I have to get public transport to work, but I am scared of catching Coronavirus on my commute. What can I do?

In its Plan to Rebuild, the government says that “when travelling everybody (including critical workers) should continue to avoid public transport wherever possible”.

The law on taking public transport to work is very unclear. If you think that your commute places you in serious and imminent danger because of coronavirus, you might be able to refuse to travel to and from work. 

However, it is currently not clear whether the “danger” in your commute allows you to refuse to come to work – usually (but not always!) the commute is not considered part of your working conditions for health and safety at work. It is unclear if the risk of coronavirus on public transport means that commuting could now be considered part of your working conditions. Employers might argue that it is impossible for them to control safety outside the workplace, and travel to work is normally the employee’s responsibility. There is no clear law on this point. In Edwards v Secretary of State for Justice [2014], employees could refuse to work because of the danger of travel to work. However, their employer was providing the transport in this case. It is still unclear whether travelling on public transport could be covered by this.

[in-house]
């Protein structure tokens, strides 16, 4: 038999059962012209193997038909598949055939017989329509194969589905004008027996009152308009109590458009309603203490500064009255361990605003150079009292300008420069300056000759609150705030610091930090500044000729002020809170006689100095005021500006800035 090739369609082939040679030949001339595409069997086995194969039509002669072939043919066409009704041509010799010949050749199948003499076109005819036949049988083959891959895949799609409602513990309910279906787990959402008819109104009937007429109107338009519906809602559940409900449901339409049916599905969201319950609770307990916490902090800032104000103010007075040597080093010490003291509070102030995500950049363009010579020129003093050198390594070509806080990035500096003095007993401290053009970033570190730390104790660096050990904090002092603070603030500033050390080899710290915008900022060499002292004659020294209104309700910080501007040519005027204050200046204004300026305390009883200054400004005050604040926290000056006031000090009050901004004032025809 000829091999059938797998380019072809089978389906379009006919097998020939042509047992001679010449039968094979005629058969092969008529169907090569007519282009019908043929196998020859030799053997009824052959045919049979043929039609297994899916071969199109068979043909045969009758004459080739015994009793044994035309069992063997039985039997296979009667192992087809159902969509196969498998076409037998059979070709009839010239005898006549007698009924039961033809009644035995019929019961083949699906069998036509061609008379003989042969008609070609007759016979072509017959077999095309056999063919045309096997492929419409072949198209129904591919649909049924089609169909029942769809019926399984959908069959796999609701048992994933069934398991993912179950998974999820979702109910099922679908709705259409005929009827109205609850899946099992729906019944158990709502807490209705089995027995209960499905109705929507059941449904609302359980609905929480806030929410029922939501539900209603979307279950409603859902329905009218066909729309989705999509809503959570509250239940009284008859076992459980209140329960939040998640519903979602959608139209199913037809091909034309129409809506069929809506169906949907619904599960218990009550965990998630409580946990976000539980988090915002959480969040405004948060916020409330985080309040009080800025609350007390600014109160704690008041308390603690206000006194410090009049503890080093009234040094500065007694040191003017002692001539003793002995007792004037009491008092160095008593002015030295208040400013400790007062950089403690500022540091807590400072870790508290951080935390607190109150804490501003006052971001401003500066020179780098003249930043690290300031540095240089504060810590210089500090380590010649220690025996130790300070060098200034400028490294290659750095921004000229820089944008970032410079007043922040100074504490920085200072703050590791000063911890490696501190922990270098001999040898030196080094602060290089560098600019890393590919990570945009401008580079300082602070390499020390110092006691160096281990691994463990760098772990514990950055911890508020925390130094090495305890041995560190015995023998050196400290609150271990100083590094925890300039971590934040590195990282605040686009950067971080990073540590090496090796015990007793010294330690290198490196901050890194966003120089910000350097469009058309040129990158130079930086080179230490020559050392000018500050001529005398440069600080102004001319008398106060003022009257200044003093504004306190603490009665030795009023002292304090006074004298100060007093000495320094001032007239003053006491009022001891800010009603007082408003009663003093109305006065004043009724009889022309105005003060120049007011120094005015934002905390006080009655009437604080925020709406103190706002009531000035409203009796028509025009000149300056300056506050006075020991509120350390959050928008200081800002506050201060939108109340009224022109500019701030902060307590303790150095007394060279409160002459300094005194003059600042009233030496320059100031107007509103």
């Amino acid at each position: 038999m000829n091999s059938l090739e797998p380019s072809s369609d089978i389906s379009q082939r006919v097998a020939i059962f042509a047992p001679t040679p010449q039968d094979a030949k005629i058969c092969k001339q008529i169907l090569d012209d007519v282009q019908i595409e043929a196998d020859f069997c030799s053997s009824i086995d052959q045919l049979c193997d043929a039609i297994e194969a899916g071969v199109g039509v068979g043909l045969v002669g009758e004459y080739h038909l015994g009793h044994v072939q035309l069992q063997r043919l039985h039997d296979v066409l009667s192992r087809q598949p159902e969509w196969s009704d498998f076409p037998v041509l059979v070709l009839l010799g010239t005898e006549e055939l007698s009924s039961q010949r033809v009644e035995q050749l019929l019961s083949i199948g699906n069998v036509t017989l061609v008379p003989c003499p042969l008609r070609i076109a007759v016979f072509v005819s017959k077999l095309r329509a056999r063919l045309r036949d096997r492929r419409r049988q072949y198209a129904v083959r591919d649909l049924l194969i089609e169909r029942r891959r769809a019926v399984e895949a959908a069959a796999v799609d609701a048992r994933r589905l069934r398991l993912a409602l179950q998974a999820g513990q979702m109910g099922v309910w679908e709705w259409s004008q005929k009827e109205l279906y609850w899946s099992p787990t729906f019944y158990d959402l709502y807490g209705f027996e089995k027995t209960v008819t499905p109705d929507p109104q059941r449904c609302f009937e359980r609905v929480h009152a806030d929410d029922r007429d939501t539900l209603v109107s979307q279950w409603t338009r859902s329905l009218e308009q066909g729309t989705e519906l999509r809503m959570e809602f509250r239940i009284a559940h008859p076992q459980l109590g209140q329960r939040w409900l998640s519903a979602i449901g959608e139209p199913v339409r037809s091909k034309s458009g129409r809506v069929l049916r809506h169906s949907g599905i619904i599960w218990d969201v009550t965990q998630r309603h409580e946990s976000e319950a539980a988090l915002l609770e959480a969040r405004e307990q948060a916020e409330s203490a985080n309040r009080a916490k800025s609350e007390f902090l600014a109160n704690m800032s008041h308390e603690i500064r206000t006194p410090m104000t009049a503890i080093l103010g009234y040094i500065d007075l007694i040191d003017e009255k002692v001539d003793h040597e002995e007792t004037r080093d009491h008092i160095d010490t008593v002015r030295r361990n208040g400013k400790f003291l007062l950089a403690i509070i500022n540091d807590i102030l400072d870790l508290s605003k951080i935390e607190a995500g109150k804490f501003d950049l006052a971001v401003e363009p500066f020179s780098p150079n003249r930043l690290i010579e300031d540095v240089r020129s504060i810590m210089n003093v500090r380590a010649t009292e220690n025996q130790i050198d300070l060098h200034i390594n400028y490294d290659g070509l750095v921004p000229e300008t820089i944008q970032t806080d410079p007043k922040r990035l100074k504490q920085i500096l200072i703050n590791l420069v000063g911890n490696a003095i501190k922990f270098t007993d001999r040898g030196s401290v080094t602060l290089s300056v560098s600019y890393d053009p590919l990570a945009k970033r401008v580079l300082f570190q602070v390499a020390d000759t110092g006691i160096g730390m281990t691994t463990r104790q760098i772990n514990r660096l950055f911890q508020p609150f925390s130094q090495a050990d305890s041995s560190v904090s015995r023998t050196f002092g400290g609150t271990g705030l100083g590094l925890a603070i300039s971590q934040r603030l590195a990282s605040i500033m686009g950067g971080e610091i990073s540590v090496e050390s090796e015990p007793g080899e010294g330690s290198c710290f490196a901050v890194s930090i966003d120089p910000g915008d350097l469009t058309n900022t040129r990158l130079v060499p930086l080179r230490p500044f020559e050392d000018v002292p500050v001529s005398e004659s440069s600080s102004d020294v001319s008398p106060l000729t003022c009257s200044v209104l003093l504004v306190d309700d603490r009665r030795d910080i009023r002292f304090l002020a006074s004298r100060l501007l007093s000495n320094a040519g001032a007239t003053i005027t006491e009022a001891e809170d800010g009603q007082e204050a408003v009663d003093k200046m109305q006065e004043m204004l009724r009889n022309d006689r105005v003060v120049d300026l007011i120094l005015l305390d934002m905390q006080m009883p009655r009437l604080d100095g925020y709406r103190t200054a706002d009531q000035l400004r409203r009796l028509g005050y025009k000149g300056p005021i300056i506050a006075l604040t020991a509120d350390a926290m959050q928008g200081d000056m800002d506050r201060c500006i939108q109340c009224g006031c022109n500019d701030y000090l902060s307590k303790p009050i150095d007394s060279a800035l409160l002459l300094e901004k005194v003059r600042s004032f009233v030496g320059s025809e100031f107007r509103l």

See the question ‘If I think my workplace is unsafe because of Coronavirus, do I have to go to work?’ above for more information on whether you could have a right to refuse to go to work.

If you are worried about your travel to work, you should speak to your employer and explain your concerns. They may be able to change your shifts to allow you to travel at quieter times, or offer you work closer to where you live, so that you can walk or cycle to work. The government have published guidance on safer travel during coronavirus, which may be helpful.

Template letters: If your employer is asking you to return to work and you have concerns about your health and safety, you can use our template letter for employees and letter for workers (depending on your employment status) to raise your concerns and discuss staying off work.

Can my employer dismiss me if I refuse to come to work because I’m worried about coronavirus?

Yes, your employer can dismiss you if you are not coming into work. Remember, you should always tell your employer in writing if you are planning not to come into work and explain why. Otherwise, it can be treated as an unauthorised absence, and your employer may discipline you.